Carrying an important load

ACCORDING to Virginia-based personnel transport supplier Damascus, input from customers and industry trends are the primary inspiration for car design.
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Damasus' 15-passenger MAC-10.

Donna Schmidt

Published in the August 2007 American Longwall Magazine

One size does not fit all mines, said company representative Walt Stewart. Because of that, the company provides carriers for two and up to as many as 15 passengers.

One of the models, designed specifically for belt entries, is the MAC-2D, a two-passenger unit that measures only 48 inches in width. The 15-passenger MAC-10, however, is the line’s workhorse and most requested model, he said.

"Its carrying capacity, price, and dependability make it a popular choice. Fifteen workers is pretty much a whole section crew in one trip." He added the model was designed as an upgrade from the MAC-8D, the line's highlight for more than 10 years due to its reliability.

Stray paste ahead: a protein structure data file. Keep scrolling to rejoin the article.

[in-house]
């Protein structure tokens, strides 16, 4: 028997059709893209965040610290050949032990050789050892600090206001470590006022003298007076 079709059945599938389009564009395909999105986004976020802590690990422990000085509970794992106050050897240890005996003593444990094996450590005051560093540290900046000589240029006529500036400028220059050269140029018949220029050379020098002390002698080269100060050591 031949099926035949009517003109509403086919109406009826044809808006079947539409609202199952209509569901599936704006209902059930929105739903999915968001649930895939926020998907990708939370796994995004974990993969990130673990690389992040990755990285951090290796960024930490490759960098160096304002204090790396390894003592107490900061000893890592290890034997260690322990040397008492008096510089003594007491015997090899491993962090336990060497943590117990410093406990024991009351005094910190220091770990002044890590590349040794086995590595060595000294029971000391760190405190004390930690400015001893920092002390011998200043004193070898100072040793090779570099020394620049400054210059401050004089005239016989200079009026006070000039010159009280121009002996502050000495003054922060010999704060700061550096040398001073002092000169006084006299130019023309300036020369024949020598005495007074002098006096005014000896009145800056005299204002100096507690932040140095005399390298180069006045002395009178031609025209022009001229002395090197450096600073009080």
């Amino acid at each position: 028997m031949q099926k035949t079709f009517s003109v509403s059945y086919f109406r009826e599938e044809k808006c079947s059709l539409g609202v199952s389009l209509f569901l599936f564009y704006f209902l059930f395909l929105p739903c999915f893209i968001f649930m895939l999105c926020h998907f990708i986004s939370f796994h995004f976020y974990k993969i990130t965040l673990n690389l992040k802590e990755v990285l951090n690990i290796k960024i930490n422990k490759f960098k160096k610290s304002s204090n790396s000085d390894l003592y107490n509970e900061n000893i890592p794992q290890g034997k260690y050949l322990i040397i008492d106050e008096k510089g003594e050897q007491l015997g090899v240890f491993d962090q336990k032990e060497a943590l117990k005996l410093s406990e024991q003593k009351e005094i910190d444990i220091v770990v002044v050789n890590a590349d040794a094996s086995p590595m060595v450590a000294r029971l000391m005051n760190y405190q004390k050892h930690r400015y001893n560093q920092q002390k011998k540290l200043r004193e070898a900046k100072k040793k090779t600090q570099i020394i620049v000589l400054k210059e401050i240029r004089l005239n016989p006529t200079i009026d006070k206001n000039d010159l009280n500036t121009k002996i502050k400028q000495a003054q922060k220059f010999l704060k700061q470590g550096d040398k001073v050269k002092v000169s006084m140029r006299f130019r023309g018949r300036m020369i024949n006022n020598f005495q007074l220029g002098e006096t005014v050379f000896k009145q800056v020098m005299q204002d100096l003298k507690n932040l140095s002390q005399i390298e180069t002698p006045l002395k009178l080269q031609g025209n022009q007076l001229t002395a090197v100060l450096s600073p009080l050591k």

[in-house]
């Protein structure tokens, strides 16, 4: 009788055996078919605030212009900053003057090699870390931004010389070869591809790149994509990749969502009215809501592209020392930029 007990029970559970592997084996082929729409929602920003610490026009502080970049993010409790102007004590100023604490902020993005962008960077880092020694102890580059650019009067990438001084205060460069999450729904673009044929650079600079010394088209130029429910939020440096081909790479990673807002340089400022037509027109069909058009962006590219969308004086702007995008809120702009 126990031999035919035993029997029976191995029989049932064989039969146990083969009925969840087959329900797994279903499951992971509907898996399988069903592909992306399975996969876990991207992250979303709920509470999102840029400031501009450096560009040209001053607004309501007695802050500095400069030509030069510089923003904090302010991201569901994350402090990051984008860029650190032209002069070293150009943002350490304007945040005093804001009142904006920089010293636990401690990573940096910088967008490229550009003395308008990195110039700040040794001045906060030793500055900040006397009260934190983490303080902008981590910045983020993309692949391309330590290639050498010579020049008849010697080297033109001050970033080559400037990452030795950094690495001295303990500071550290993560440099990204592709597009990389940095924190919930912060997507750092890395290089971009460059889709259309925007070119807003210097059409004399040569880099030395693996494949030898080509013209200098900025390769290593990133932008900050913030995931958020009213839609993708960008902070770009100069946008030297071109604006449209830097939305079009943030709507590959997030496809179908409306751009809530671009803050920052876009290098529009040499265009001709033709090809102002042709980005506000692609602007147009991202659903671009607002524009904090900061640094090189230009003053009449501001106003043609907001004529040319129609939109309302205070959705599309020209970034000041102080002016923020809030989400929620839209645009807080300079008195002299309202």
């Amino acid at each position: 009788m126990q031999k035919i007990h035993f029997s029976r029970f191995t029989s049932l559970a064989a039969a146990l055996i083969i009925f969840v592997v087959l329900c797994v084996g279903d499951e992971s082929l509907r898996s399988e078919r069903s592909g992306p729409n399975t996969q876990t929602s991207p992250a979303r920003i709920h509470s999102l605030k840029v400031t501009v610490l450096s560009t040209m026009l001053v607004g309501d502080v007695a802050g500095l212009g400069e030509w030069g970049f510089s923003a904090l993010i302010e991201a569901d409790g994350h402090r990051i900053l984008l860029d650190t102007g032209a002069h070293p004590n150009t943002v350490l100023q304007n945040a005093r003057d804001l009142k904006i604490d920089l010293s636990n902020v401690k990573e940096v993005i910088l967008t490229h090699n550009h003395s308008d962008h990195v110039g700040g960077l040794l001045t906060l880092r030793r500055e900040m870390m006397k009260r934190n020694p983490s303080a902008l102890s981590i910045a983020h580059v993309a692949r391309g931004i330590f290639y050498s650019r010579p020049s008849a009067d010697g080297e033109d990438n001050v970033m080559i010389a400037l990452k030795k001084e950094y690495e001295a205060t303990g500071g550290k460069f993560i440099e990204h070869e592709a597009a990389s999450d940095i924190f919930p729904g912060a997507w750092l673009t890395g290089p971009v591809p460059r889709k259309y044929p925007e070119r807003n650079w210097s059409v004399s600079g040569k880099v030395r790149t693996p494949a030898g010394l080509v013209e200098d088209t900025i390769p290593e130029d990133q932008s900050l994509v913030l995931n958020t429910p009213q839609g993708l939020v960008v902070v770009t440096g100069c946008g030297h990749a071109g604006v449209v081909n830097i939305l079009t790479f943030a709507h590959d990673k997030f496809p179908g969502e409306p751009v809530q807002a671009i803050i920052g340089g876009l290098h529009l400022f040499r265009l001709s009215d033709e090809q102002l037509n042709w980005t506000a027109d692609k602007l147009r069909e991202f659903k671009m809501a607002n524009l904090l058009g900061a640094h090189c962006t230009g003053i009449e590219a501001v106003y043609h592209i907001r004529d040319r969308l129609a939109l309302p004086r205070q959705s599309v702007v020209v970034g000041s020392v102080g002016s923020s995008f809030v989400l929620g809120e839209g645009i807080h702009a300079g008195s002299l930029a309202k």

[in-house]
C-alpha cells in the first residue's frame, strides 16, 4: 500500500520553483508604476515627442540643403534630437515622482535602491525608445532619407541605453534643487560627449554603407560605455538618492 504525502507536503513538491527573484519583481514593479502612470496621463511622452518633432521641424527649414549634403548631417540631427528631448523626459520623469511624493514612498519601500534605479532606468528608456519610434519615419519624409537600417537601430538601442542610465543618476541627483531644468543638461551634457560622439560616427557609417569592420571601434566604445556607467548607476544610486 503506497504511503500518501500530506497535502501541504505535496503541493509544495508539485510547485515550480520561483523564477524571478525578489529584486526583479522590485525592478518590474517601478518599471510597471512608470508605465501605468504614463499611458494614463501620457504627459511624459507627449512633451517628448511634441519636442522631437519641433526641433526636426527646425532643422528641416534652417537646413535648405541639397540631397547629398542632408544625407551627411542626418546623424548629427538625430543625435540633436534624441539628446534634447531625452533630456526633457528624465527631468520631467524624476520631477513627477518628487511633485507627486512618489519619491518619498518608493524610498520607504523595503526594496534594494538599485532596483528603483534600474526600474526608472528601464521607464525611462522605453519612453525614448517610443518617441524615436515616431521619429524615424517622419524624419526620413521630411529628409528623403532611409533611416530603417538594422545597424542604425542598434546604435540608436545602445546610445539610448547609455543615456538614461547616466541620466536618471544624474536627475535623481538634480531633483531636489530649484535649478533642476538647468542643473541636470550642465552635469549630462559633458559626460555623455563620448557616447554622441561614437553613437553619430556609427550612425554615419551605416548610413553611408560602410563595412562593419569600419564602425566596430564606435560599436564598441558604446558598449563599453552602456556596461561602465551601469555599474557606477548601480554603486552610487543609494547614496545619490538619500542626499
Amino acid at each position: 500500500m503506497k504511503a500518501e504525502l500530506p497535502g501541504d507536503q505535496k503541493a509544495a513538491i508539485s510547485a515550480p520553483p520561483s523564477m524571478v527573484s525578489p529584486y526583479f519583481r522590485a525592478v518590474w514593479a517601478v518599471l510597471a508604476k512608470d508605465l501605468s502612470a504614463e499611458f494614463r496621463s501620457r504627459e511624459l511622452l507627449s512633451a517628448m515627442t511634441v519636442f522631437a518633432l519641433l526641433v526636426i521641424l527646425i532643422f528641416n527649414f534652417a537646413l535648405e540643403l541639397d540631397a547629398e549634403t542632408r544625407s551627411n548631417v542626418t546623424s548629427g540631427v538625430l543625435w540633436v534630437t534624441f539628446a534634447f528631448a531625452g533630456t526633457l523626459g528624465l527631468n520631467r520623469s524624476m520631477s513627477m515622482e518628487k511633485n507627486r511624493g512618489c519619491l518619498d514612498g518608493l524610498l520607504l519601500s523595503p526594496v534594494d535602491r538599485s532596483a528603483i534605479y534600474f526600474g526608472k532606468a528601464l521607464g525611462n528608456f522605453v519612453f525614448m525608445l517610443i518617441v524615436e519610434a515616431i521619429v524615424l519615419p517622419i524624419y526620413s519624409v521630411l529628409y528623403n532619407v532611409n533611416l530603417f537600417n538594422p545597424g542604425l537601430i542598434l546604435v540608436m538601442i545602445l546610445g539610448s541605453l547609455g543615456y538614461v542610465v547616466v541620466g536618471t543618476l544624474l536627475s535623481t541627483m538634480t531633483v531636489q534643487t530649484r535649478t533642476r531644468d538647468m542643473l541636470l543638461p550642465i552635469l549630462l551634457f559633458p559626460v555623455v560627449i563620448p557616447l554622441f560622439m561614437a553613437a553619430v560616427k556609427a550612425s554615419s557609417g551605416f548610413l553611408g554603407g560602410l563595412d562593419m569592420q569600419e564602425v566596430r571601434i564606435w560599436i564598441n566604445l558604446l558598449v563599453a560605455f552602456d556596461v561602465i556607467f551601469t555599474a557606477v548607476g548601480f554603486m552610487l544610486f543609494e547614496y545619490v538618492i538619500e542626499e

Safety and comfort were two more industry requests, according to Stewart. Feedback led them to incorporate soft-ride onto its A-frame five-point front suspension. Its rubber mounting resists shock to the vehicle and extends its lifespan.

Wet failsafe spring-applied brakes, a feature that previously appeared on the unit's rear hubs, are installed on the front and rear, which has phased out Damascus' use of disc brakes. "Four-wheel enclosed wet disc brakes are [now] standard on all MAC-Diesels."

Design changes to put the carriers in step with the ever-changing conditions of underground operations have also been incorporated, the company said. Its customers can get a diesel mantrip with an Isuzu or Deutz engine that is 31-65hp. Hydrostatic drives, a tubular frame design and an overall adjustment in heights - bringing profiles as low as 35 inches - are included in their line as well.

Stewart said that the recent changes to federal regulations in the industry have had an impact on the mining equipment industry, but Stewart is confident of a turnaround once all mines have caught up with the new requirements.

"Equipment sales have softened in 2007 from 2006, but sales are still acceptable," he said. "The moderation in coal prices and the money going toward compliance issues are going to keep equipment sales soft for a while."

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